67

is in trauma. (http://cpim.org/sites/default/files/ books_and_booklets/20130728-bengal-save-democracy_1.pdf) 10. Concerns over Poll violence Kolkata 24 July: Expressing concern over the rising incidents of panchayat poll violence in West Bengal, Minister for Micro, Small and Medium Enterprises (MSME) K.H. Muniyappa today urged the state government to take steps for maintaining law and order. He was answering a question over the alleged unrest in the countryside where 23 people had died in violence related to the rural elections. We are concerned over the situation. The Congress workers and supporters were attacked and beaten up, the minister said. (http://headlinesindia.mapsofindia.com/ elections-news/panchayat-polls/concerned-over-bengal-pollviolence-kh-muniyappa-140444.html 11. Some quotes from the campaign speeches Tapas Pal M.P: Other than being an MP, I, Tapas Pal, am also the foot soldier of the Trinamool Congress. I am asking you to beat up the CPI (M) activists. http://www.thehindu.com/news, 19 July, 2013)) Anubrata Mandal, President Birbhum District, TMC: If independent candidates (referring to the dissident Trinamul workers contesting elections as independent candidates) issue any threats then attack and burn down their houses If the administration thinks of supporting the independents, then you hurl bombs at the police. I am telling you, hurl bombs at the police. (http://www.thehindu.com/news/, 19 July 2013)) Manurul Islam, Trinamul MLA, Birbhum: It will not take even a minute for me to behead you (referring to a Congress leader). (http://indiatoday.intoday.in, 22 July 2013) 12. Some comments on the State Election Commissioner Mamata Bannerjee (Chief Minister): Why did it (SEC) fix the polls during Ramzan? There is a gameplan, dhandabaji (a trick) behind this to prevent Muslim brothers and sisters from coming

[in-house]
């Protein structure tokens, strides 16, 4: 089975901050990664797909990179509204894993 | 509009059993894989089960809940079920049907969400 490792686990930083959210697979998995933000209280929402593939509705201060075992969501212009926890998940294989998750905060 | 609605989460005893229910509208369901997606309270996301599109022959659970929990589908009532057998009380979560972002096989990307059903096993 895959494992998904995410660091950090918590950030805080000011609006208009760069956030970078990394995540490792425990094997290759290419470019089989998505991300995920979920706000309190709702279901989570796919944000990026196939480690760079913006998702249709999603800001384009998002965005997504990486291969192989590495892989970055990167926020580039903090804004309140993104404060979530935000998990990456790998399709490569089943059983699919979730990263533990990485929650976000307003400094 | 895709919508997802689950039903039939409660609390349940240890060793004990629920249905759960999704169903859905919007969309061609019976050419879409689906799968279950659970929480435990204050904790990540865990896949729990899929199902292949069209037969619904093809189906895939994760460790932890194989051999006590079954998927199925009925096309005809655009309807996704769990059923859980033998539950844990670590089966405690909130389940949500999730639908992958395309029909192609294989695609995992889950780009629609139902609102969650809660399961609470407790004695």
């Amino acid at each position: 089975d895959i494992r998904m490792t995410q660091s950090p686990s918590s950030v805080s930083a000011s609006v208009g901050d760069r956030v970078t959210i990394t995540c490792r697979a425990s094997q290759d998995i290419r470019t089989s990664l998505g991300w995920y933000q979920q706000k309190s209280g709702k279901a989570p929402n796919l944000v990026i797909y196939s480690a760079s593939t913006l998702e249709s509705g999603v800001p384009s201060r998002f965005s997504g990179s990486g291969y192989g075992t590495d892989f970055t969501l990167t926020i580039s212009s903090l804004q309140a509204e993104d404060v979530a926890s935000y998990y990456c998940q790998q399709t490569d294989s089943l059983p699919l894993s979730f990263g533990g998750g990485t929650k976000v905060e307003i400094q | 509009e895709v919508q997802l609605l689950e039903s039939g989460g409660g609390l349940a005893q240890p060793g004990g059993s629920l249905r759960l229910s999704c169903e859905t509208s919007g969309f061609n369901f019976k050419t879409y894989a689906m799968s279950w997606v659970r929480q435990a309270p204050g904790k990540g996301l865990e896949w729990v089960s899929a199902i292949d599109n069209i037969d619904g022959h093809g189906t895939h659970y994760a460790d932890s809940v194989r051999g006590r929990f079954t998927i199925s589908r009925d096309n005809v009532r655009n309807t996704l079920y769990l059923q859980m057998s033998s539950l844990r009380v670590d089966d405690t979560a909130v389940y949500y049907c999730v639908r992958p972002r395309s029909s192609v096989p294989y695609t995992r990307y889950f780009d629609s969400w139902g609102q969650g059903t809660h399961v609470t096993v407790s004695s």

68

out to vote during Ramzan. We will give a fitting reply for holding polls during Ramzan. {http:// articles.timesofindia.indiatimes.com/2013-07-07) Shubendu Adhikari (TMC MP) : Comrade Mira Pande (State Election Commissioner) is waiting for ways to stall the elections. Ants grow wings before death. I know which medicine has to be administered for which disease, (The Telegraph, 10 July, 2013) Madan Mitra (Minister): Mira Pande babu will have to hide her face after the elections..you (referring to the State Election Commissioner) will have to go out of the country. (Heard in electronic media) 13. Price of getting elected: I Jahangir Alam Gazi, the 45-year old sabhapati of Hasnabad Panchayat Samiti, was shot dead at Basirhat, Talpukur, 70 KM from Calcutta on 9 September 2013 by three people who came on two motor cycles. In the 26-seat Hasnabad Panchayat Samiti, the CPIM and the Congress-Trinamul combine have 13 seats each. Trinamul, which won 12 seats, forged an alliance with the Congress that emerged victorious in one seat to make the tally equal to that of the CPIMs. Gazi, the CPIM candidate, was elected Sabhapati after he won the toss of a coin. The Saha Sabhapatis (Vice Chairperson) seat went to a Trinamul candidate. Trinamul stands to gain from the murder of Gazi, because CPIMs strength in the Board comes down to 12, leading the Trinamul-Congress combine with 13 members to gain full control over the panchayat samiti at least till a by-election is announced. While the police is investigating the case, the district committee of CPIM has alleged that TMC is responsible for the murder. (The Telegraph, 10 September 2013) 14. Price of getting elected: II Ranjit Mistri (47), the newly elected member of Narayanpur-I Gram Panchayat in Karimpur-II Block under Nadia district was an activist of CPI(M). He was a carpenter by profession. He was allegedly attacked by the goons with iron rod on a lonely street

69